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What Is a Foot Neuroma?
A foot neuroma is the thickening, inflammation or enlargement of the nerve located between the bones of the toes. It is often called intermetatarsal neuroma or Morton’s neuroma.
Facts about foot neuroma
The thickening of the nerve that causes a foot neuroma often occurs between the bones of the third and fourth toes, but it can also form between the second and third toes. It is caused by irritation or compression of the nerve, probably when the metatarsal bones press against the nerves in the thin space between the toes.
If left untreated, a foot neuroma can lead to sharp, shooting or burning pain that tends to worsen over time. The pain is usually aggravated when the person walks or stands on the ball of the foot or puts on high-heeled shoes. The pain can extend to the nearby toes and make them feel all bunched up.
Risk factors of foot neuroma
People with naturally flat feet, high arches or awkwardly positioned toes are more likely to develop Morton’s neuroma. This may be a result of the instability around the joints of the toe. Specific conditions such as bunions or hammertoes have also been linked with foot neuroma. Some sports that require running, such as tennis, tend to exert excess pressure on the ball of the foot, thus increasing the risk of the condition. It could also occur due to injury or trauma to the foot.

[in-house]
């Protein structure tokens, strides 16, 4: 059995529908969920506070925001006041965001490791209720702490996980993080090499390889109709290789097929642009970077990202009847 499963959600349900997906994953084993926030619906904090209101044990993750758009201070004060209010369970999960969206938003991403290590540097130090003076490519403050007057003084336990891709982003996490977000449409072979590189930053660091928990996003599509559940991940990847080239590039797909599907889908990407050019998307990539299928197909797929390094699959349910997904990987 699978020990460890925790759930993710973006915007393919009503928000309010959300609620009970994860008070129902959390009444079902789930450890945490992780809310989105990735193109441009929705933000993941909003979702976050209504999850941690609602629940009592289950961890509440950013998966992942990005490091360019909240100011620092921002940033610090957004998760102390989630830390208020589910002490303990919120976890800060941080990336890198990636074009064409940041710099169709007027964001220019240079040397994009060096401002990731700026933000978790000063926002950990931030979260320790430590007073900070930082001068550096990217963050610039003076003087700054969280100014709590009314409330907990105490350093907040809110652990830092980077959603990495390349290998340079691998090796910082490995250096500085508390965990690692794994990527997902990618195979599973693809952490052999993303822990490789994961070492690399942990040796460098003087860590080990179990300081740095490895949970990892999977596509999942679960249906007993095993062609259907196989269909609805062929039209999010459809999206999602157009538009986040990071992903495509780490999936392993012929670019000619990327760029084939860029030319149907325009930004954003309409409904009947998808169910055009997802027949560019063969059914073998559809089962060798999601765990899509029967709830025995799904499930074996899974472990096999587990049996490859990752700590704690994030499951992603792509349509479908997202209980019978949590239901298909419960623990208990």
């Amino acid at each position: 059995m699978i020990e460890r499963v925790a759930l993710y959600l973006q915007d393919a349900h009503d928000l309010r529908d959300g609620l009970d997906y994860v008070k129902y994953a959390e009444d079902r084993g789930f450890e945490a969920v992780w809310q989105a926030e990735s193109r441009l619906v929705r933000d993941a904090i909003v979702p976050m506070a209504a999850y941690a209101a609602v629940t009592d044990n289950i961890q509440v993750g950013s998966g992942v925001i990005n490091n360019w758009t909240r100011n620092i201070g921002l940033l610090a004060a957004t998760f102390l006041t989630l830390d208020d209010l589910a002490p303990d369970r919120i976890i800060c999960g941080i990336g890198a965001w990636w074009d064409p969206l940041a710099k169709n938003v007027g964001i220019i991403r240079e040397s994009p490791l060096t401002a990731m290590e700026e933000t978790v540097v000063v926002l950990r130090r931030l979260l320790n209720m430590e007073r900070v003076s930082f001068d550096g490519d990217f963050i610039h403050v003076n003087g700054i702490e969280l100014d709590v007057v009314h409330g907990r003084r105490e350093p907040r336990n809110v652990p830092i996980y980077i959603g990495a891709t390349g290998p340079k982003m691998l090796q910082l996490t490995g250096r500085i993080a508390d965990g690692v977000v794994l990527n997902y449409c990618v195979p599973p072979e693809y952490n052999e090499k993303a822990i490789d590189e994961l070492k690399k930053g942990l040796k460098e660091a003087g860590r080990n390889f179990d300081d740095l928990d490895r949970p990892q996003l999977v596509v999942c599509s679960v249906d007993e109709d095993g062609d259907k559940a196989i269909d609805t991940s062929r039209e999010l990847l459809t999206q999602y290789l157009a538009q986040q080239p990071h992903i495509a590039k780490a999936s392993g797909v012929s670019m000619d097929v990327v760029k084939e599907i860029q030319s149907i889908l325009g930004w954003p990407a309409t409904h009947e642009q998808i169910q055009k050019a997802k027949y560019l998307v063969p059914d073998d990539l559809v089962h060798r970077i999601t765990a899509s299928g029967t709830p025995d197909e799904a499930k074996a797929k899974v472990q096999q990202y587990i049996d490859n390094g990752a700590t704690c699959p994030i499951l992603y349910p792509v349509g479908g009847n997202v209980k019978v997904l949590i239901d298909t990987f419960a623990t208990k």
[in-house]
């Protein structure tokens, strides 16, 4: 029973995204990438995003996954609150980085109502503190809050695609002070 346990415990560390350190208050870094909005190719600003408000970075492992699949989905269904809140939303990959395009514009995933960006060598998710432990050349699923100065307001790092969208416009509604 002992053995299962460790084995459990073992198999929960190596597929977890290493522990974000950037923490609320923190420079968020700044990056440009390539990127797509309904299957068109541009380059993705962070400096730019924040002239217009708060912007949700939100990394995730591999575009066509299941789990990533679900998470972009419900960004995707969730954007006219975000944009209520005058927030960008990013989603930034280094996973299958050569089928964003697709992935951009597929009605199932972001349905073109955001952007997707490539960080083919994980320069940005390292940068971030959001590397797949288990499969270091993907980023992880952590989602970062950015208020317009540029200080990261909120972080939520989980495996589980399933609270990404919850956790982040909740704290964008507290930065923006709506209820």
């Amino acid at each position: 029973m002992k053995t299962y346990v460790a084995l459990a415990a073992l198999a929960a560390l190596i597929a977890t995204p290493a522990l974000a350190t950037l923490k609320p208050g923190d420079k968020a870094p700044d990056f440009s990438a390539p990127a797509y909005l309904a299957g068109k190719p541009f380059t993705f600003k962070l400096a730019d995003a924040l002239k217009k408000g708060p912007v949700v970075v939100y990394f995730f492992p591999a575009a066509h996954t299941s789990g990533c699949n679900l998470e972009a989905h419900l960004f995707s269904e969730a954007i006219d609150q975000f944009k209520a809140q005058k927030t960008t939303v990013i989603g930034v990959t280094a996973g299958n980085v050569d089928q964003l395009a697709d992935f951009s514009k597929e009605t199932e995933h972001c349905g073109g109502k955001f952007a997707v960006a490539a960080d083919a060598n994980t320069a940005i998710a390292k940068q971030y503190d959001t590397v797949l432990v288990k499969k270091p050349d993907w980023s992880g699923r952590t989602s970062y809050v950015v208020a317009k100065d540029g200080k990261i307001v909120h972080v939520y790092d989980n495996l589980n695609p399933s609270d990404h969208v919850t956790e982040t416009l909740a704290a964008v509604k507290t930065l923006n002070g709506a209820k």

While the precise cause of the condition is unknown, all the signs point at the choice of footwear. Wearing high heels (heels that are over two inches high) can put additional pressure on the balls of the feet. Tight-fitting or pointed-toed shoes may squeeze the toes or restrict their movement.
Signs that you may have the condition include:
- Pain in the forefoot, inside the toes
- Sharp or stinging pain between the toes when walking or standing
- Swelling or inflammation between the toes.
- Tingling sensation in the feel and numbness
- Feeling that there is a stone or marble beneath the ball of the foot.
You need to visit the doctor or a podiatrist (foot doctor) if you feel persistent pain or sensation that is preventing you from walking normally. The physician will examine your feet and detect the location of the pain by placing pressure on the spaces between the toe bones.
The doctor may request X-ray scans to eliminate the chances of other conditions that can cause foot pain, such as arthritis or stress fractures. The X-ray alone will not reveal the presence of neuroma, which means an ultrasound scan or magnetic resonance imaging (MRI) test may be necessary to ensure a correct diagnosis.
Treating foot neuroma may be as simple as getting better shoes, resting the feet or receiving a cortisone injection. Placing ice packs on the toes may also help relieve the pain. If simple treatments are not effective, surgery may be necessary.
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